Caris LeVert, Michigan: I’ll just get this out of the way now: I think it would be foolish for LeVert to return to school. He’s broken the same foot twice in the last year, and feet are not a part of the body that professional athletes want to mess with. Playing another year in college is a serious risk, especially if he’s not completely healthy by the start of the year. That said, NBA team are aware of this as well, which means he may have already fallen out of the first round. If he comes back and he’s healthy, we’re looking at an all-american that can climb right back up those draft boards.
With LeVert, Michigan should be really good as well. We all saw how well Beilein had his kids playing by the end of last season, and that was without LeVert or starting point guard Derrick Walton. With LeVert, they’re probably top 25-good. Without him, we’re likely looking at a bubble team.
A.J. Hammons, Purdue: When Hammons is engaged, he’s an all-Big Ten caliber player. This past season, he was engaged, and it helped get Purdue to the NCAA tournament. He’s a defensive menace with a developing post game that would give Purdue a pair of seven-footers on their front line. The Boilermakers still could make an NCAA tournament without him, but if he’s back, they’re a borderline top 25 team.
Jakob Poeltl, Utah: Poeltl is a borderline lottery pick, and it would seem sensible for him to head off to the NBA. But there actually seems to be some doubt in whether or not he is going to go, and if he does decide to come back, the Utes will have at their disposal one of the best big men in the Pac-12. With Poeltl, they should make a second-straight NCAA tournament despite the fact they lose Delon Wright. Without him, they’re probably going to end up being a bubble team.
Jakob Poeltl leads No. 5 Utah to a win over No. 12 Stephen F. Austin
Jakob Poeltl is the leader in the clubhouse when it comes to the NCAA tournament’s breakout star.
The 7-foot Austrian had 18 points, eight boards and five blocks to lead No. 5 Utah to a 57-50 win over a feisty No. 12 Stephen F. Austin team. Poeltl was 7-for-7 from the floor, and while he was a good five inches taller than any Lumberjack on the floor, it’s still nice to see a big man dominate a game the way that he did. Poeltl is a guy that has been on the radar of NBA scouts since early in the season, and while he’s been a bit inconsistent throughout the year, he played some terrific basketball down the stretch. A big tournament could be a blessing in disguise, as Poeltl may have a shot to head to the NBA this spring.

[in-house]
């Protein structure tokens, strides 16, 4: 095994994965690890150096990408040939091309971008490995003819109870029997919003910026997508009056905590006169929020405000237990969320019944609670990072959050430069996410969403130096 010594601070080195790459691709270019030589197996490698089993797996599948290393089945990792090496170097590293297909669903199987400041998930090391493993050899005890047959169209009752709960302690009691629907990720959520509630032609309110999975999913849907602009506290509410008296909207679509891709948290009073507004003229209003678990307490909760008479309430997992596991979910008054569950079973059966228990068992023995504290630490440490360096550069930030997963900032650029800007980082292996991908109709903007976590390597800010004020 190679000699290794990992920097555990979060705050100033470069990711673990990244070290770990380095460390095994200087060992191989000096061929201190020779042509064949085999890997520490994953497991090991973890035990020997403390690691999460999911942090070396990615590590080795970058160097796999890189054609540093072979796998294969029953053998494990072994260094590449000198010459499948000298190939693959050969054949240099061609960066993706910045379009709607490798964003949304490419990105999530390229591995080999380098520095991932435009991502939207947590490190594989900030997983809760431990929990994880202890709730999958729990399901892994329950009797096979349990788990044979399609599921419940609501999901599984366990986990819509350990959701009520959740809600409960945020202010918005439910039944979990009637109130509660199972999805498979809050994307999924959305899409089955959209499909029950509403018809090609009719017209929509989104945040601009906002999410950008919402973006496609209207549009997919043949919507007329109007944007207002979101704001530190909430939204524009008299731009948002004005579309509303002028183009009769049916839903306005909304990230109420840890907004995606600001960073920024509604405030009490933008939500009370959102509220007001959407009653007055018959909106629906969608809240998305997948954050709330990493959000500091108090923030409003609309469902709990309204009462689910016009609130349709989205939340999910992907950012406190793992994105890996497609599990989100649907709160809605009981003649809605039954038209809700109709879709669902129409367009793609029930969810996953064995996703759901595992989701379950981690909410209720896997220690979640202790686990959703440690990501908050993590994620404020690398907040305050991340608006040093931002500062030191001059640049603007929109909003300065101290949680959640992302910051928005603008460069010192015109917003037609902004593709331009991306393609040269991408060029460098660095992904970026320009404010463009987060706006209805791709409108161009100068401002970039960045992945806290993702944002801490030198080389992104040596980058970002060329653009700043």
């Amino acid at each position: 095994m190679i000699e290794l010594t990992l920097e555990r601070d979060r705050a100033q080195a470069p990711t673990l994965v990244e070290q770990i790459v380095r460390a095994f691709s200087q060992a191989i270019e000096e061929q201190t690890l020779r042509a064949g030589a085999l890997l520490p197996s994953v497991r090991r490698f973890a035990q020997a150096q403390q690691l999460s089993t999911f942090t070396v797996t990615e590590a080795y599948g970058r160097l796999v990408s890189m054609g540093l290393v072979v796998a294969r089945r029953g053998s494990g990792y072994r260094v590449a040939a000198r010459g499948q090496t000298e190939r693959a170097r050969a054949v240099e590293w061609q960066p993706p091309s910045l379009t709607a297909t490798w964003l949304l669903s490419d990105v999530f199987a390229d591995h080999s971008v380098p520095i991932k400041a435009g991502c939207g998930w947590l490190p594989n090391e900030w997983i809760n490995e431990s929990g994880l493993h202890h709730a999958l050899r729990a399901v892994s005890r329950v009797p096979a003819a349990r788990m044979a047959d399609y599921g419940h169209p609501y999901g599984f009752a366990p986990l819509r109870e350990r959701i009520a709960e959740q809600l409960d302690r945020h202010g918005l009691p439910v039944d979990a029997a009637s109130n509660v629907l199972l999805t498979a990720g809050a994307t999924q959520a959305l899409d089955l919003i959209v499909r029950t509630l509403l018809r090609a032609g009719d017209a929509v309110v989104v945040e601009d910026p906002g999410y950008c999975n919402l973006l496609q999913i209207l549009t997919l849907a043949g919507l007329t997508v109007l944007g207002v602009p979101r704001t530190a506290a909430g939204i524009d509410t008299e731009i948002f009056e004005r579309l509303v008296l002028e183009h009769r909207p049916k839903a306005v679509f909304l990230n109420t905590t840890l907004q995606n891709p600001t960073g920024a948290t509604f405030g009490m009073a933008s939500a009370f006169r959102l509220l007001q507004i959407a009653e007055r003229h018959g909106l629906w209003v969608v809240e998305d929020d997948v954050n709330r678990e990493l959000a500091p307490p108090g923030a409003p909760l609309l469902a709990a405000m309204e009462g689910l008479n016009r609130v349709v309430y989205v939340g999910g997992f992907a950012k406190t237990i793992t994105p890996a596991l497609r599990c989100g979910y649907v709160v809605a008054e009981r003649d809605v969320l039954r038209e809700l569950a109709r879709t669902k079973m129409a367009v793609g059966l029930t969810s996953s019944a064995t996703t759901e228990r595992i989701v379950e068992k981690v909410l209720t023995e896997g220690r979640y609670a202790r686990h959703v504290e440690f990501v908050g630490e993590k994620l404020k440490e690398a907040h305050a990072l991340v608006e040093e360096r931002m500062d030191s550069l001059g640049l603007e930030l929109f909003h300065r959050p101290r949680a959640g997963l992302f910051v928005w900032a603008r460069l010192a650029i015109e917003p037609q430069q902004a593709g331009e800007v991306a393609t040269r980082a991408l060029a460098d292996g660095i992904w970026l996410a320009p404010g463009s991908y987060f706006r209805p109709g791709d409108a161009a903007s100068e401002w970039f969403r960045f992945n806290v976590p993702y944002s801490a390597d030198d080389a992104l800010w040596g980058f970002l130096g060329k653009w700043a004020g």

And Utah needed every bit of it.
Delon Wright, the All-American Ute that is a projected first round pick, had 11 points, six boards and three steals, but he also committed six turnovers and shot just 2-for-7 from the floor. Brandon Taylor was 1-for-5 from the floor and committed four turnovers against the SFA press, looking flustered down the stretch. Jordan Loveridge added 12 points.
Last season, Stephen F. Austin played pretty poorly for about 30 minutes before storming back to force overtime and, eventually, beat No. 5 VCU in the opening round of the tournament, and it looked, for a stretch, like this was going to be a repeat of that game. As the Lumberjacks started cutting into the Utah, the Utes started getting rattled. There were silly turnovers, there were rushed, cross court passes, and there was a team making every play they needed — with a bit of help; SFA banked in two three-pointers on Thursday night.
But Poeltl had a key layup, hit a pair of critical free throws and blocked a three in the final seconds to help keep SFA at bay.
One thing to keep an eye on for Utah fans: head coach Larry Krystkowiak went to a short bench in the second half, and down the stretch it looked like the Utes were getting tired. With just a 48 hour turnaround for a Round of 32 game against the winner of No. 4 Georgetown and No. 13 Eastern Washington, those tired legs aren’t going to get much time to rest.